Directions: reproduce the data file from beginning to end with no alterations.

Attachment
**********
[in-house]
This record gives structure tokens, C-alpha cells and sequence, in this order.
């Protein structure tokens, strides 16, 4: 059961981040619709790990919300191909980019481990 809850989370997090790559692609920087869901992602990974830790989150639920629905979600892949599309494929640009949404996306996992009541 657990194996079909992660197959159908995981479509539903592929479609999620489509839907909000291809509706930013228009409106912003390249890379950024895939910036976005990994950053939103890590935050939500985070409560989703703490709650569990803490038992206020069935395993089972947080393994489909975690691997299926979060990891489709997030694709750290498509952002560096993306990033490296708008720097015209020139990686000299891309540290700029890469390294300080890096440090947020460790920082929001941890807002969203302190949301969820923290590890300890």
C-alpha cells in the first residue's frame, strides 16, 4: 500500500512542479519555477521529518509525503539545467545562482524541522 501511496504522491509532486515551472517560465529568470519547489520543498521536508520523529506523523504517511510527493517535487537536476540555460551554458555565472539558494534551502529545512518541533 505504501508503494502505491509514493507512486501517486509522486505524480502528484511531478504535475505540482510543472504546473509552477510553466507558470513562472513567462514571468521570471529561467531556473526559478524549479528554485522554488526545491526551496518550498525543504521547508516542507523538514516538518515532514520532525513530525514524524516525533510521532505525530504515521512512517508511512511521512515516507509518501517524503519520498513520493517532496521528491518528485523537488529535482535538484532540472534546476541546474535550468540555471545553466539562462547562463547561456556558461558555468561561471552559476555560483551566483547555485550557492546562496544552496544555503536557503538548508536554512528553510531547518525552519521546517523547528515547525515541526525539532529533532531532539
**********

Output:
[in-house]
This record gives structure tokens, C-alpha cells and sequence, in this order.
């Protein structure tokens, strides 16, 4: 059961981040619709790990919300191909980019481990 809850989370997090790559692609920087869901992602990974830790989150639920629905979600892949599309494929640009949404996306996992009541 657990194996079909992660197959159908995981479509539903592929479609999620489509839907909000291809509706930013228009409106912003390249890379950024895939910036976005990994950053939103890590935050939500985070409560989703703490709650569990803490038992206020069935395993089972947080393994489909975690691997299926979060990891489709997030694709750290498509952002560096993306990033490296708008720097015209020139990686000299891309540290700029890469390294300080890096440090947020460790920082929001941890807002969203302190949301969820923290590890300890």
C-alpha cells in the first residue's frame, strides 16, 4: 500500500512542479519555477521529518509525503539545467545562482524541522 501511496504522491509532486515551472517560465529568470519547489520543498521536508520523529506523523504517511510527493517535487537536476540555460551554458555565472539558494534551502529545512518541533 505504501508503494502505491509514493507512486501517486509522486505524480502528484511531478504535475505540482510543472504546473509552477510553466507558470513562472513567462514571468521570471529561467531556473526559478524549479528554485522554488526545491526551496518550498525543504521547508516542507523538514516538518515532514520532525513530525514524524516525533510521532505525530504515521512512517508511512511521512515516507509518501517524503519520498513520493517532496521528491518528485523537488529535482535538484532540472534546476541546474535550468540555471545553466539562462547562463547561456556558461558555468561561471552559476555560483551566483547555485550557492546562496544552496544555503536557503538548508536554512528553510531547518525552519521546517523547528515547525515541526525539532529533532531532539